Science and Societies in Science Fiction Movies

Science and Societies in Science Fiction Movies

$249.00

Teen Focus 12+

Jurassic Park, this class’s introductory movie, is a story about using science to bring entire species back to life.

Or is it?  What’s really going on under the surface of this film?  Looked at another way, Jurassic Park is a movie about scientific progress, when married with a certain lack of care, threatening the existence of human life on earth.

This theme, the threat science can pose to the human species is an incredibly prevalent theme in books and film.  Just as often, though, these movies deliver hope.  A thriving human civilization that spans the stars, an end to world hunger and disease, the elimination of crime – these are just some of the themes that we can examine through science fiction films.

Clear

Jurassic Park, this class’s introductory movie, is a story about using science to bring entire species back to life.

Or is it?  What’s really going on under the surface of this film?  Looked at another way, Jurassic Park is a movie about scientific progress, when married with a certain lack of care, threatening the existence of human life on earth.

This theme, the threat science can pose to the human species is an incredibly prevalent theme in books and film. Just as often, though, these movies deliver hope. A thriving human civilization that spans the stars, an end to world hunger and disease, the elimination of crime – these are just some of the themes that we can examine through science fiction films.

Many of the movies we’ll watch and discuss in this course have used innovative science concepts and visions of the future to deliver award-winning drama. In doing so, they have also had a cultural impact far beyond their original goals, shaping thought on and fears about science for long after a movie’s initial release.

An example:  Distrust GMO foods? You just might be feeling the same fear as the readers and viewers of Jurassic Park.

During each week of this high school course, students will view a selected movie at home and then critically examine the truths and fictionalizations (intentional or not) of science and societies presented by each film during moderated class-based discussions and in written discussion forums.

Through this class, students will gain a deeper appreciation for both the art of movie entertainment and the science and social science being mined (or even exploited) by the moviemakers.  Weekly webinars are 50 minutes long. Recordings are available for students who must miss a session.  Discussion topics will be posted in the forums to help guide the viewing of each film in its appropriate historical context.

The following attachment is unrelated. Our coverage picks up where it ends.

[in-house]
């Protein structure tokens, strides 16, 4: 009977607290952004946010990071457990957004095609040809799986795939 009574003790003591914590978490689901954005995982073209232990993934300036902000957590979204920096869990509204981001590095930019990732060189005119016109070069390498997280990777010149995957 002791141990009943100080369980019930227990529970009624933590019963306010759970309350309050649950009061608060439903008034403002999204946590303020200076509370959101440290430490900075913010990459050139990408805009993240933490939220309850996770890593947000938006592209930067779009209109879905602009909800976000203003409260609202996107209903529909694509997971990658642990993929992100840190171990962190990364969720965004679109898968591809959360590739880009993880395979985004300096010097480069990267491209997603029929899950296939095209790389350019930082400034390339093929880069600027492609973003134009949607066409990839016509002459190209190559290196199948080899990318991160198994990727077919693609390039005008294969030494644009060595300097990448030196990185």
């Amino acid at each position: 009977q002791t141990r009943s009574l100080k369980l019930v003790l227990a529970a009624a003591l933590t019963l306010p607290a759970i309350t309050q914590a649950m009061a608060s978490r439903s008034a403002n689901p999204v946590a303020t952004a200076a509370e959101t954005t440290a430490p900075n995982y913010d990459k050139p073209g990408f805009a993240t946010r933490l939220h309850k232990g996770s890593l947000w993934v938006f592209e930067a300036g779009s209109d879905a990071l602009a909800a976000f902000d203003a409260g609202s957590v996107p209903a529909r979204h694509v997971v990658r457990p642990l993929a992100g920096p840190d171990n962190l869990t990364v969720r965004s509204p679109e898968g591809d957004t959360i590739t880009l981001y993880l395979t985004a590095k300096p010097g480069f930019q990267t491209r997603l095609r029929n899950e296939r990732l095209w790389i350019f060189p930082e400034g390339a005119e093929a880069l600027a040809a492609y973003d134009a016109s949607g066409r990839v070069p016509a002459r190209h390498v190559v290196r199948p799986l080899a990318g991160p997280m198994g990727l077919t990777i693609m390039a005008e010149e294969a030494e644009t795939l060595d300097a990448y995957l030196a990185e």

Note: There are re-makes of more than one film that we will use in this class.  Please be sure to view the version that is noted below (with lead actor and year of release noted).

Science Topics Examined (and associated films)

Genetic Engineering and Cloning

  • Jurassic Park (1993)
  • Gattaca (1997)

Humanity and Themes of First Contact

  • The Day the Earth Stood Still (Michael Rennie, 1951)
  • Contact (1997)
  • Arrival (2016)

Manned Exploration of Space and Disasters

  • The Martian

Ecological Disaster and Societies

  • Star Trek IV: The Voyage Home (1986)
  • Gojira (1954)
  • Soylent Green (1973)
  • Interstellar (2014)

Fall of Civilizations

  • Planet of the Apes (Charlton Heston, 1968)
  • Forbidden Planet (1956)

Themes of Artificial Intelligence

  • 2001: A Space Odyssey (1968)
  • The Matrix (1999)

Surveillance States

  • Minority Report (2002)

Many of the selected movies are rated at least PG (a.k.a. ‘Parental Guidance’ suggested), although some are rated R.  We strongly advise parents to be aware of the content that their children will be viewing before signing up for this course and we encourage families to view and discuss films together.

Topics Covered

Morals and Ethics
Cloning
Genetic Engineering
First Contact
Robotics
Radioastronomy and SETI
Manned v. Unmanned Exploration
Extinction
Cultures Altered By Science
Climate Change
Misogyny in Societies
Geoengineering and Solving Climate Change
Evolution
Colonization
Machine Intelligence and Impacts of AI
Robo-ethics
Surveillance and Crime

Challenge Level

Aimed at students ready for work appropriate to grades 9 through 12. This is a high school social science course open to students ages 12 and up who are prepared to investigate and discuss challenging science and social science topics at a high school level.

Time Commitment

Most students report spending approximately 4 hours per week on homework outside of the webinar. Movies must be viewed independently (or with parents) as homework.

Instructor

Headmaster Galahad

Movie List

Jurassic Park (1993)
Gattaca (1997)
The Day the Earth Stood Still (Michael Rennie, 1951)
Contact (1997)
Arrival (2016)
The Martian
Star Trek IV: The Voyage Home (1986)
Gojira (1954)
Soylent Green (1973)
Interstellar (2014)
Planet of the Apes (Charlton Heston, 1968)
Forbidden Planet (1956)
2001: A Space Odyssey (1968)
The Matrix (1999)
Minority Report (2002)

Usually Offered

Spring Semester

Prerequisites

At least one high school level science or social science course (e.g. Biology, Chemistry, Physics, Psychology, Big History, etc.) — can be taken concurrently. Students must be prepared to read, view, and analyze challenging material at an upper high school level. Students must also be able to write multi-paragraph texts independently and participate actively in written discussion forums and in the live webinar.

Available Sessions

Spring 2019 Wednesday 11am Pacific, Spring 2018 Thursday 10am Pacific